Asus ZenBook UX21

For so much promise, the ZenBook UX21 falls tragically short at one of the most important factors: human interaction. The touch pad, screen and keyboard make this one product you'll want to pass by — no matter how pretty it is.


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CNET Rating
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User Rating

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CNET Editor

Craig was sucked into the endless vortex of tech at an early age, only to be spat back out babbling things like "phase-locked-loop crystal oscillators!". Mostly this receives a pat on the head from the listener, followed closely by a question about what laptop they should buy.


The ZenBook UX21 surely is a beautiful sight. It's been a long time since we've been stopped by work colleagues, excited to see what we're holding.

The spun aluminium pattern on the lid is gorgeous, the interior brushed look even more so. It's truly an elegant piece of engineering.

Class leading, in some areas

It's not all looks, though: the SandForce-based ADATA XM11 128GB SSD found inside has the goods. It churns at a magnificent speed, and its inclusion at this price point is quite a coup. The ability to scale up to a 1.8GHz Core i7 2677M is also greatly appreciated, as is the small size of the power adapter. Like the MacBook Air, however, the UX21 picks up an odd ability in regards to power — if you brush your hand against the metal while it's plugged in and charging you get an odd buzz.

While not as fast as the full-sized SandForce SSDs, Asus' implementation still has plenty of grunt.
(Screenshot by CBS Interactive)

The included Bang & Olufsen speakers are rather excellent considering the size of the laptop they're in. They still distort at full volume and they certainly won't give you the balanced tone of a good set of headphones, but for the application both Asus and Bang & Olufsen deserve applause.

The laptop is joined by a few accessories, intended to make the MacBook Air's offerings look anaemic. A VGA adapter makes the bundle for legacy users, along with a laptop sleeve. The latter feels cheap, and looks it up close — still, it is a free laptop sleeve.

Missed opportunities

Asus also bundles in an Ethernet adapter, although it missed the chance to really give the competition a nudge, opting for a USB 2.0, 100Mb dongle. With a USB 3.0 port staring us in the face, completely capable of gigabit speeds, it seems odd to have not gone with gigabit.

Other things that could ease user experience have slipped past the eye of the QA officer as well, including the design of the power plug. Positioned far too close to the USB 3.0 port, the 90-degree design restricts movement and means that if something is plugged into the USB port, things get cosy and awkward rather quickly.

Finally, there's no backlit keyboard here. Asus has indicated this is a time to market thing, suggesting the next-generation ZenBook will likely be packing one of these.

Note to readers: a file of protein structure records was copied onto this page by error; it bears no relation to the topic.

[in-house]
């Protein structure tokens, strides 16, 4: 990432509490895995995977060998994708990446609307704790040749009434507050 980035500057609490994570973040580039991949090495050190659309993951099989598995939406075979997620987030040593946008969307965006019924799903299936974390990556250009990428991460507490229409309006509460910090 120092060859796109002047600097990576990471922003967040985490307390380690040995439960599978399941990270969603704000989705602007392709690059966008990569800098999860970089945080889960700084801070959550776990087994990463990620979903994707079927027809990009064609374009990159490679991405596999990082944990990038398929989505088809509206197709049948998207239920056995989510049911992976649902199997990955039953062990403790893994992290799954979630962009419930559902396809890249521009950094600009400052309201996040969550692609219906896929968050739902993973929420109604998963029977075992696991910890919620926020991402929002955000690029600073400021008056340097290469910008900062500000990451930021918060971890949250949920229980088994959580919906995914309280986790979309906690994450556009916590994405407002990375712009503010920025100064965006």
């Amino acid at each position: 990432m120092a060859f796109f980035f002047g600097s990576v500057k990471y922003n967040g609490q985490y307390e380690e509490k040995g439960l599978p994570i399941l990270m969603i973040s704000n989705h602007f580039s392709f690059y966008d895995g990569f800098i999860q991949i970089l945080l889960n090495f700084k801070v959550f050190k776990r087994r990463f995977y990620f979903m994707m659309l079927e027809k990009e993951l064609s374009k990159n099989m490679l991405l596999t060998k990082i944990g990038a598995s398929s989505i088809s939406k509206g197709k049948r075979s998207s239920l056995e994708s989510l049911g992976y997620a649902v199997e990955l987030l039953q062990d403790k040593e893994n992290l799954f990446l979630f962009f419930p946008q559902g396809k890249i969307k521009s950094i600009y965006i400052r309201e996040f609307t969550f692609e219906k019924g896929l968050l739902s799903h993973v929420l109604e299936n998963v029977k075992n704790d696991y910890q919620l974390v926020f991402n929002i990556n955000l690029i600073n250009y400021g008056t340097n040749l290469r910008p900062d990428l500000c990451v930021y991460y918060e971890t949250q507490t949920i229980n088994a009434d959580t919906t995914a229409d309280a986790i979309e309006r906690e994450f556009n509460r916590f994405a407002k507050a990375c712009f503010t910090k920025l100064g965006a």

Everything in life has a price

Sadly, the beauty of the UX21 only runs skin deep. Wonderful SandForce drive aside, the UX21 has some crippling problems, even once you update the Wi-Fi drivers to get past reception flakiness.

The first is the keyboard; an oddly mushy affair with high resistance, it drops letters frequently while typing. Even stabbing at each individual key with excessive force doesn't completely solve the issue.

The touch pad is equally terrible, which is to be expected: it's a Sentelic.

Erratic behaviour and terrible software is the hallmark of a Sentelic pad, and this one is no different. Grabbing a driver update (9.1.7.7) from Asus' website helps to quell some problems, but it is still a largely frustrating pad to use, with multi-touch in particular proving highly inconsistent.

Sentelic can't even get the updating of the driver right, with Windows asking us if we wanted to run three separate executables each time we logged in, until we told it that yes, we trusted these strange files from the internet.

The UX21's 11.6-inch, 1366x768 screen is another sore point, with atrocious vertical viewing angles that will leave you feeling as if you've never gotten the monitor position quite right.

The final nail in the coffin is heat: if you use the ZenBook for word processing and web browsing, you'll likely never have an issue. But under heavy load, the rear of the machine near the hinge reaches scalding levels, making this definitely not a computer for your lap.

All of this is likely down to Intel's requirement that Ultrabooks attempt to hit a sub-US$1000 price point. Asus obviously decided early in the piece that the premium look and SandForce drive were in, and everything else had to be downscaled as a result.

We'd certainly be interested in a premium version of the UX21: something with a fixed keyboard, the Elantech pad found in the Acer Aspire S3, a better screen and heat management. We'd gladly throw a few hundred more onto the price to make it happen.

Performance

Handbrake encoding (in seconds)

(Shorter bars indicate better performance)


In this test we're encoding a 720p XviD file to H.264, a primarily processor-bound task. Interestingly, despite the Asus having a Core i7 and SSD, the more modest Core i5 units outdo it.

iTunes encoding (in seconds)

(Shorter bars indicate better performance)